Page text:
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LIBERTY AND EQUALITY IN HEDONISTIC UTILITARIANISM 1. What is Utilitarianism? How should societies be organized? Should we have a democracy with competing political parties, or rule of a single party? Private property or common resources? Religious liberty or an established church; strong privacy rights? How much freedom of expression on political, scientific, cultural, and artistic issues? And what about the policy of a country toward other countries: how much support does one country owe to others? Answering these questions depends in part on empirical knowledge: it is hard to decide what the best tax system is without having some ideas about how people respond to tax rates, and hard to know which form of democracy is best without some ideas about how different forms work. But our answers also depend on our political principles and values: on a political morality. So what political morality should we use to guide our answers? According to the utilitarian tradition of moral and political thought— whose great exponents included Jeremy Bentham and John Stuart Mill—the correct standard is the principle of utility, or "greatest happiness principle." This principle provides the sole ultimate standard of right and wrong conduct . Here is a relatively crisp statement of the principle: Principle of Utility: In any circumstances, that action ought to be done (is right) and that institution ought to obtain (is right) which, of all the alternatives available, produces the greatest net balance of happiness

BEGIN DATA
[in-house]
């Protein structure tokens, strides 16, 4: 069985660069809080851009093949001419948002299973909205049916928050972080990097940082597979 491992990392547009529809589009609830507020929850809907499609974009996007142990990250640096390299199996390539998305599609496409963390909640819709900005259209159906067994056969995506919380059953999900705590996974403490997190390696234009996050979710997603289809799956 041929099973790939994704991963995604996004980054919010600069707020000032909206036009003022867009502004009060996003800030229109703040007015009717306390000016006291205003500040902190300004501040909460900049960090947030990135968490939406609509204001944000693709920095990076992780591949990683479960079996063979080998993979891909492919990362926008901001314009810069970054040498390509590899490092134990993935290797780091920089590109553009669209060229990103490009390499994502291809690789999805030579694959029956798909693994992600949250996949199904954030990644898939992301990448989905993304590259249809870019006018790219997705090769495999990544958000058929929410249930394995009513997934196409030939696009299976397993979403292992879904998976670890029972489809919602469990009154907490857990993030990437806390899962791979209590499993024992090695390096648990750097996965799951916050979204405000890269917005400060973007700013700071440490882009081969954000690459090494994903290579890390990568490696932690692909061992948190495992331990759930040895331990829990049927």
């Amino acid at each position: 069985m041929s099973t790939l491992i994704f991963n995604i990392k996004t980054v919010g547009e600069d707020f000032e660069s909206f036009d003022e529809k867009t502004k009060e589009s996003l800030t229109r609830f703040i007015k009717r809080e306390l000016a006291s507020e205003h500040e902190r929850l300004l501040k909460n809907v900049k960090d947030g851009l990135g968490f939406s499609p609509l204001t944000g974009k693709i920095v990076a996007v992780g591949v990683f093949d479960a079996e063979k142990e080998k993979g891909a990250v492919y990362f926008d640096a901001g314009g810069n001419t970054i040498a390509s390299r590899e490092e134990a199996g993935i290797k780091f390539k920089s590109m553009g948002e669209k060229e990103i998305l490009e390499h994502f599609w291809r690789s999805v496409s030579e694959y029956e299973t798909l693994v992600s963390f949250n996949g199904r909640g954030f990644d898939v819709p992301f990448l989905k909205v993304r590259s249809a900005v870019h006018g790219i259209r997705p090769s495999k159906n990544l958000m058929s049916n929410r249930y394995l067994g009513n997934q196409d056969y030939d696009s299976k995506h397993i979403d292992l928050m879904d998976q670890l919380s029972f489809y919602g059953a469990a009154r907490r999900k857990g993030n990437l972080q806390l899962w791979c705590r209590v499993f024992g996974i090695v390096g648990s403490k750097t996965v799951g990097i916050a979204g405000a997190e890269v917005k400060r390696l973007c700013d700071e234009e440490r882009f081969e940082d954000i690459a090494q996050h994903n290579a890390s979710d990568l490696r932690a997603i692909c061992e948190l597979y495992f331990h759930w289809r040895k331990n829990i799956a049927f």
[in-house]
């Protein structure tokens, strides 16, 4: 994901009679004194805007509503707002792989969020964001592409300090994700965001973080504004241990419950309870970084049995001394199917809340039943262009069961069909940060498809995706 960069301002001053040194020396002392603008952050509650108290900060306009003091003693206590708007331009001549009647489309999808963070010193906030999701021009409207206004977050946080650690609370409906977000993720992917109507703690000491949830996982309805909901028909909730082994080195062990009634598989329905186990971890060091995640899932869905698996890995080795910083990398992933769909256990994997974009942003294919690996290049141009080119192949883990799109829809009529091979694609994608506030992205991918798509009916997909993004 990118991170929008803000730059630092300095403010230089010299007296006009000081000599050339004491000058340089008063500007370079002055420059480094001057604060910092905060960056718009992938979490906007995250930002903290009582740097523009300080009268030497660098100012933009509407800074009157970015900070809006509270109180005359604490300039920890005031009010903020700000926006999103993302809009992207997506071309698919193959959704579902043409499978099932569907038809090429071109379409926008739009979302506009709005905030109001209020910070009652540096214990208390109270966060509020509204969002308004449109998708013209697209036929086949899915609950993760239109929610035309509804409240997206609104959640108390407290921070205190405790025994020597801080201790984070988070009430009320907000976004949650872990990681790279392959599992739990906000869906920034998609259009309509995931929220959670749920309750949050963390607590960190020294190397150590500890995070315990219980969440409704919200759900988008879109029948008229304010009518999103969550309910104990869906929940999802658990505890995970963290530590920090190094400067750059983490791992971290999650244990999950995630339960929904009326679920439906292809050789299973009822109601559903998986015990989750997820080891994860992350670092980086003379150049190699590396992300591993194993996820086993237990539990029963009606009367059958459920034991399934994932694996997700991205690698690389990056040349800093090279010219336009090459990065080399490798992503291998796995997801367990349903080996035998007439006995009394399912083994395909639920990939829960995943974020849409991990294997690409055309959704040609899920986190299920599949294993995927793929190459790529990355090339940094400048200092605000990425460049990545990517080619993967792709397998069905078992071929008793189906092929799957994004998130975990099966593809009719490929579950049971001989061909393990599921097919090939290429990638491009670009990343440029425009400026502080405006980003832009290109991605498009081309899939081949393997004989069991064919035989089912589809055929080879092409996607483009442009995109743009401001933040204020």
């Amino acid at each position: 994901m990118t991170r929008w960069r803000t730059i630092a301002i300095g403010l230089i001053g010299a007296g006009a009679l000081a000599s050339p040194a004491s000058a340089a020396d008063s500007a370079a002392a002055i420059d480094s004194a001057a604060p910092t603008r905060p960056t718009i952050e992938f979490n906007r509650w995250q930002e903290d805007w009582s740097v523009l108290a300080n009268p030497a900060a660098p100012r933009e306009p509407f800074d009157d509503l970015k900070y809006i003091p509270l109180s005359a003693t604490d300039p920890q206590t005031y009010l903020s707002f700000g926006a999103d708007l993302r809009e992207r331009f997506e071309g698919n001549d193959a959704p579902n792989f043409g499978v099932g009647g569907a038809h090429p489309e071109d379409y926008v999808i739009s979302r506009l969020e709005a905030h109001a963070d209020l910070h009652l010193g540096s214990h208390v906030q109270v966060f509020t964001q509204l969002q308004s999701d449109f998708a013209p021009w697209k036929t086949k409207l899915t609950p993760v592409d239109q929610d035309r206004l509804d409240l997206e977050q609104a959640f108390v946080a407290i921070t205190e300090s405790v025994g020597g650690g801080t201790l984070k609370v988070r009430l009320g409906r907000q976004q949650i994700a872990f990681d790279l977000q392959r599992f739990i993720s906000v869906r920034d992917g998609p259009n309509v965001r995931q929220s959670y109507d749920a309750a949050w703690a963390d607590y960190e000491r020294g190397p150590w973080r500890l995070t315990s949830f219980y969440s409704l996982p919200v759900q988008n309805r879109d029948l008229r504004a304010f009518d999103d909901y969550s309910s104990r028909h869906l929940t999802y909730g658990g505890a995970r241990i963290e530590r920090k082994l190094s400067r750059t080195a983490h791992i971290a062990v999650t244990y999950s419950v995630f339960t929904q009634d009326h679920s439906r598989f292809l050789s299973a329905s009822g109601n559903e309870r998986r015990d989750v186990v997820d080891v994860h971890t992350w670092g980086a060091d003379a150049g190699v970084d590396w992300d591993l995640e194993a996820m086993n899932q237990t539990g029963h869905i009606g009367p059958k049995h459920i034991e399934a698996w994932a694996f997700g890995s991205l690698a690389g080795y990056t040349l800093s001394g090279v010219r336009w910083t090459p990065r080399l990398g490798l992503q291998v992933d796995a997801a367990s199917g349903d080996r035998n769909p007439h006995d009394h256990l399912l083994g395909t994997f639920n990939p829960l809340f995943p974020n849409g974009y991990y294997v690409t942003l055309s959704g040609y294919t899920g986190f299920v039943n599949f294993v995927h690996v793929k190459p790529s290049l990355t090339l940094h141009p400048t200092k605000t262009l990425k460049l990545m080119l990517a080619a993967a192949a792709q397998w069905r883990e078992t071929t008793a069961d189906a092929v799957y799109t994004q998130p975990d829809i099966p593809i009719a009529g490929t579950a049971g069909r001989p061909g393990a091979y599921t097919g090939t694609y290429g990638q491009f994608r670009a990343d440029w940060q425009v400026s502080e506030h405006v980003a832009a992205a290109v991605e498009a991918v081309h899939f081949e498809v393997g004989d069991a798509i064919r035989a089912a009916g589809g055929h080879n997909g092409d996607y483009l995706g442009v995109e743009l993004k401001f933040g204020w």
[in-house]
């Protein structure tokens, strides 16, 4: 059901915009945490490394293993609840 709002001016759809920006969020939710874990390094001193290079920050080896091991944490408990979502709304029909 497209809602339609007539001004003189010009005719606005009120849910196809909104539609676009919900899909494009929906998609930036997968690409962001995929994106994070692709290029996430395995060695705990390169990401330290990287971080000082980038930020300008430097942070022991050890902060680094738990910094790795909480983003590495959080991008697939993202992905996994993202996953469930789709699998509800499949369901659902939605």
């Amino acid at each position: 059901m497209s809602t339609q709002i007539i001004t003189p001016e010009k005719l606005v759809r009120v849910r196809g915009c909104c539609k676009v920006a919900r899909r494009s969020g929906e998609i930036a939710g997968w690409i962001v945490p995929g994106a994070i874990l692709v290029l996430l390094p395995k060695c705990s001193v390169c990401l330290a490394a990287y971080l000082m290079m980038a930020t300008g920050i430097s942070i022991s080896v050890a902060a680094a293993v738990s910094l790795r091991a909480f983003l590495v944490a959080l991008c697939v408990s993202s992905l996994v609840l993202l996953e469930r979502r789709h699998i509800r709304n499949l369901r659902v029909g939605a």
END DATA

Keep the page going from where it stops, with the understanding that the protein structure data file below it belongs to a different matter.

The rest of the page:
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, Spring 2006—2 over unhappiness, when we sum happiness and unhappiness over all sentient beings, from now into the future. The crucial feature of utilitarian political morality is that it calls for the maximization of aggregate happiness : it is concerned only about happiness and unhappiness, and with respect to happiness, only about its sum—and not any particular distribution of happiness. It follows from this emphasis on aggregation that utilitarianism requires that we make simple trade-offs of the burdens on some people (say, slaves) and benefits to other people (say, masters). A large pleasure to a master outweighs a large—but not quite as large—burden of pain on a slave, no matter how severe the pain for the slave. The importance of an individual’s life for political morality, then, is exhausted by the amount of happiness in that life, and thus the contribution to the aggregate. 2. Two Reasons for Endorsing Utilitarianism Why might we endorse the principle of utility as the basis of our political philosophy? Two considerations are especially important to the utilitarian’s case for the principle. Consequentialism : Most fundamentally, the principle of utility represents a refinement of the intuitive idea that conduct and policy are right just in case they have the best overall results: Bentham said that “thinking men look to consequences.” Utilitarianism develops this consequentialist idea by identifying the goodness of an act’s consequences with the amount of happiness produced by the act.
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